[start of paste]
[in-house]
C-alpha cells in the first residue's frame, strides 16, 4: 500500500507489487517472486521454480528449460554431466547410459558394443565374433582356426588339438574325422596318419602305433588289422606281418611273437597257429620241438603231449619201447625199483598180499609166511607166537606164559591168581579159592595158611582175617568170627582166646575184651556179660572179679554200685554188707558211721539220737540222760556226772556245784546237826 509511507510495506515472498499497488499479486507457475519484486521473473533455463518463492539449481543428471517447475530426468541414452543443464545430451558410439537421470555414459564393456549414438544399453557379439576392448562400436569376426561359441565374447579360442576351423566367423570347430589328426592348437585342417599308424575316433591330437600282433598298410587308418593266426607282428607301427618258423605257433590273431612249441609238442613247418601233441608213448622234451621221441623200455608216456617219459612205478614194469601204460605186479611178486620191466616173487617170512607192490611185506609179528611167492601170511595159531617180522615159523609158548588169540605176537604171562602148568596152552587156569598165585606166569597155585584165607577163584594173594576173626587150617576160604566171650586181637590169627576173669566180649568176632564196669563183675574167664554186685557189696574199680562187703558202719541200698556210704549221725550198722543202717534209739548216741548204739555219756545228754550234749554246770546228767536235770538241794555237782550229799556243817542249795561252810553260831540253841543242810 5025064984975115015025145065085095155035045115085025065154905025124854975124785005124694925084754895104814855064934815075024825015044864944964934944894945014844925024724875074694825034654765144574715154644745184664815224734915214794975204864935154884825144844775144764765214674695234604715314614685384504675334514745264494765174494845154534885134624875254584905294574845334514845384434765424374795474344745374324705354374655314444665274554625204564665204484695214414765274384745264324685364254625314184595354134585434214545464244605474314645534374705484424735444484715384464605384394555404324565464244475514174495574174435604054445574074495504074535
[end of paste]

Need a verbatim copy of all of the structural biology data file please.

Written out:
[in-house]
C-alpha cells in the first residue's frame, strides 16, 4: 500500500507489487517472486521454480528449460554431466547410459558394443565374433582356426588339438574325422596318419602305433588289422606281418611273437597257429620241438603231449619201447625199483598180499609166511607166537606164559591168581579159592595158611582175617568170627582166646575184651556179660572179679554200685554188707558211721539220737540222760556226772556245784546237826 509511507510495506515472498499497488499479486507457475519484486521473473533455463518463492539449481543428471517447475530426468541414452543443464545430451558410439537421470555414459564393456549414438544399453557379439576392448562400436569376426561359441565374447579360442576351423566367423570347430589328426592348437585342417599308424575316433591330437600282433598298410587308418593266426607282428607301427618258423605257433590273431612249441609238442613247418601233441608213448622234451621221441623200455608216456617219459612205478614194469601204460605186479611178486620191466616173487617170512607192490611185506609179528611167492601170511595159531617180522615159523609158548588169540605176537604171562602148568596152552587156569598165585606166569597155585584165607577163584594173594576173626587150617576160604566171650586181637590169627576173669566180649568176632564196669563183675574167664554186685557189696574199680562187703558202719541200698556210704549221725550198722543202717534209739548216741548204739555219756545228754550234749554246770546228767536235770538241794555237782550229799556243817542249795561252810553260831540253841543242810 5025064984975115015025145065085095155035045115085025065154905025124854975124785005124694925084754895104814855064934815075024825015044864944964934944894945014844925024724875074694825034654765144574715154644745184664815224734915214794975204864935154884825144844775144764765214674695234604715314614685384504675334514745264494765174494845154534885134624875254584905294574845334514845384434765424374795474344745374324705354374655314444665274554625204564665204484695214414765274384745264324685364254625314184595354134585434214545464244605474314645534374705484424735444484715384464605384394555404324565464244475514174495574174435604054445574074495504074535